This potentially sounds like a great read. Too Much Too Young: The 2 Tone Records Story by Daniel Rachel.
Not that it is out yet. October is the date, but you can pre-order the hardback book now in case you forget when it does come around. Likely a good one to add to your Christmas list as well.
If the author’s name rings a bell, it might be because you own the excellent Walls Come Tumbling Down (which is still in print), a book that also touches on this subject matter. This one doesn’t just touch on it. The book focuses on it.
This is the official write-up:
In 1979, 2 Tone exploded into the national conscience as records by The Specials, The Selecter, Madness, The Beat, and The Bodysnatchers burst onto the charts and a youth movement was born.
2 Tone was black and white: a multi-racial force of British and Caribbean island musicians singing about social issues, racism, class and gender struggles. It spoke of injustices in society and took fight against right wing extremism.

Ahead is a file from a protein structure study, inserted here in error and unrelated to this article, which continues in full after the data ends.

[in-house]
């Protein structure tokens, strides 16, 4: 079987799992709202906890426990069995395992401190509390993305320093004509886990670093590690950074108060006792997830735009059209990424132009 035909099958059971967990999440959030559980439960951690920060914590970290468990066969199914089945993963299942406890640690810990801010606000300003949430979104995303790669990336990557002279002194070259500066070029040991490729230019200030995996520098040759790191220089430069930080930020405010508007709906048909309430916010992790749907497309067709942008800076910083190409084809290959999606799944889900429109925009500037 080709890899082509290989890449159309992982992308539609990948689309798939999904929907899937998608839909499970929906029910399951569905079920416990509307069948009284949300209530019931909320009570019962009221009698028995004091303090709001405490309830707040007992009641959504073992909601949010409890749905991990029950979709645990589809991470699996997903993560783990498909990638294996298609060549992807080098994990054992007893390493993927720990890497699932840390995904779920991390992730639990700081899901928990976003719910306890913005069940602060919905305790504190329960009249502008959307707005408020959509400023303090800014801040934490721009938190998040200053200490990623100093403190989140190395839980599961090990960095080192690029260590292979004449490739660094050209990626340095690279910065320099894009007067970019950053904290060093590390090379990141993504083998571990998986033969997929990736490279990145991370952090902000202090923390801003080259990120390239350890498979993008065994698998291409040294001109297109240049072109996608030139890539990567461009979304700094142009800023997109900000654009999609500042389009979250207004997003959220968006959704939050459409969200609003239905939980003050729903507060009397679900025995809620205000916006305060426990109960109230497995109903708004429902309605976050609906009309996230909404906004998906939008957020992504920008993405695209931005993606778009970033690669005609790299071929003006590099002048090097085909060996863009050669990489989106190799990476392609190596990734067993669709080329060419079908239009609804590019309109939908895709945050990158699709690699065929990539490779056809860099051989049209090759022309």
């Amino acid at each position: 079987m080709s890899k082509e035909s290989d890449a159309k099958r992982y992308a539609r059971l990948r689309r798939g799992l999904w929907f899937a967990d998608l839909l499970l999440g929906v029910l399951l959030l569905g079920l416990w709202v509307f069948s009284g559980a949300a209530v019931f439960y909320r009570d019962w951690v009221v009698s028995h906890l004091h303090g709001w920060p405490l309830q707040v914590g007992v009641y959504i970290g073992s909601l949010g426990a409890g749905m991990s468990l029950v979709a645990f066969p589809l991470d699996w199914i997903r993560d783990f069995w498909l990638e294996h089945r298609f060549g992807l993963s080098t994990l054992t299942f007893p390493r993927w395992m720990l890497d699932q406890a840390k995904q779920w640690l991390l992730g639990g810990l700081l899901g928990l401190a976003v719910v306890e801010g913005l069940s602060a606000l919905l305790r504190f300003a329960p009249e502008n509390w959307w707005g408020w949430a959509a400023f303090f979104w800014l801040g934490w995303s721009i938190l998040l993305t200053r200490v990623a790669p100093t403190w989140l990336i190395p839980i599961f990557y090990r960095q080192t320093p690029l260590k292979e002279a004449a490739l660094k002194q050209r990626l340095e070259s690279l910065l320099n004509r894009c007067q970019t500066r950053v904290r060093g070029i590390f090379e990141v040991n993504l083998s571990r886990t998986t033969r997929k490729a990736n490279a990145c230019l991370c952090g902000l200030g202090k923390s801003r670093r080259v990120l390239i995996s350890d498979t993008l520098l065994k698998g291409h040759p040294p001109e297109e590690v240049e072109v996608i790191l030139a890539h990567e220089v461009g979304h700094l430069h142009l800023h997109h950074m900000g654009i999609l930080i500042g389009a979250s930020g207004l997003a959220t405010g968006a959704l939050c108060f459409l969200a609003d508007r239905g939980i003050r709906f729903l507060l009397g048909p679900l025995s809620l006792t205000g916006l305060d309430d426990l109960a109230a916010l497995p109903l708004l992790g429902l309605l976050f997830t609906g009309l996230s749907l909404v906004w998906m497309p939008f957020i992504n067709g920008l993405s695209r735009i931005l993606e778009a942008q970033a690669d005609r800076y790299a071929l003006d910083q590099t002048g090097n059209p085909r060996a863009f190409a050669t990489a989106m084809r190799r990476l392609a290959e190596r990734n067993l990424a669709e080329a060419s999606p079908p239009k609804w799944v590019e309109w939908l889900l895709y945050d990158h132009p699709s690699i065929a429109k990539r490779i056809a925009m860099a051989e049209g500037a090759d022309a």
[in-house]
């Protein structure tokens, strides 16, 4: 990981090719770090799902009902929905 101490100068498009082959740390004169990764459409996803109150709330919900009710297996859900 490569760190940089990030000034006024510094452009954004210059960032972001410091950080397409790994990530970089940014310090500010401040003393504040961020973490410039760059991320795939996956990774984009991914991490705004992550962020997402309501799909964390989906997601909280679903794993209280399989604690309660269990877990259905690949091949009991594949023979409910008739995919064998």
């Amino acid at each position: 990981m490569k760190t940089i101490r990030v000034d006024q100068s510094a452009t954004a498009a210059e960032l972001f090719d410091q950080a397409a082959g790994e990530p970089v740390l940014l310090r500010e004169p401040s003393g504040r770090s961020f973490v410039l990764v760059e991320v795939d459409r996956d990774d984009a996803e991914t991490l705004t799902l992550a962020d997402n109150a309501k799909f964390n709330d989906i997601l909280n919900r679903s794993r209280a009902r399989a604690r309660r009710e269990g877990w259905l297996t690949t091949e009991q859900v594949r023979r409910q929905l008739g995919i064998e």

The music of 2 Tone was exuberant: white youth learning to dance to the infectious rhythm of ska and reggae; and crossed with a punk attitude to create an original hybrid. The idea of 2 Tone was born in Coventry, masterminded by a middle-class art student raised in the church. Jerry Dammers had a vision of an English Motown.
Borrowing £700, the label’s first record featured ‘Gangsters’ by The Specials’ backed by an instrumental track by the, as yet, unformed, Selecter. Within two months the single was at number six in the national charts. Dammers signed Madness, The Beat and The Bodysnatchers as a glut of successive hits propelled 2 Tone onto Top of the Pops and into the hearts and minds of a generation. However, soon infighting amongst the bands and the pressures of running a label caused 2 Tone to bow to an inevitable weight of expectation and recrimination.
Still under the auspices of Jerry Dammers, 2 Tone entered in a new phase. Perhaps not as commercially successful as its 1979-1981 incarnation the label nevertheless continued to thrive for a further four years releasing a string of fresh signings and a stunning end-piece finale in ‘(Free) Nelson Mandela’.
Told in three parts, Too Much Too Young is the definitive story of a label that for a brief, bright burning moment, shaped British culture.
As I said, sounds like a potentially great read. If you want a copy, the 288-page hardback book is out on 19th October 2023, with a pre-order price of £25 for the hardback.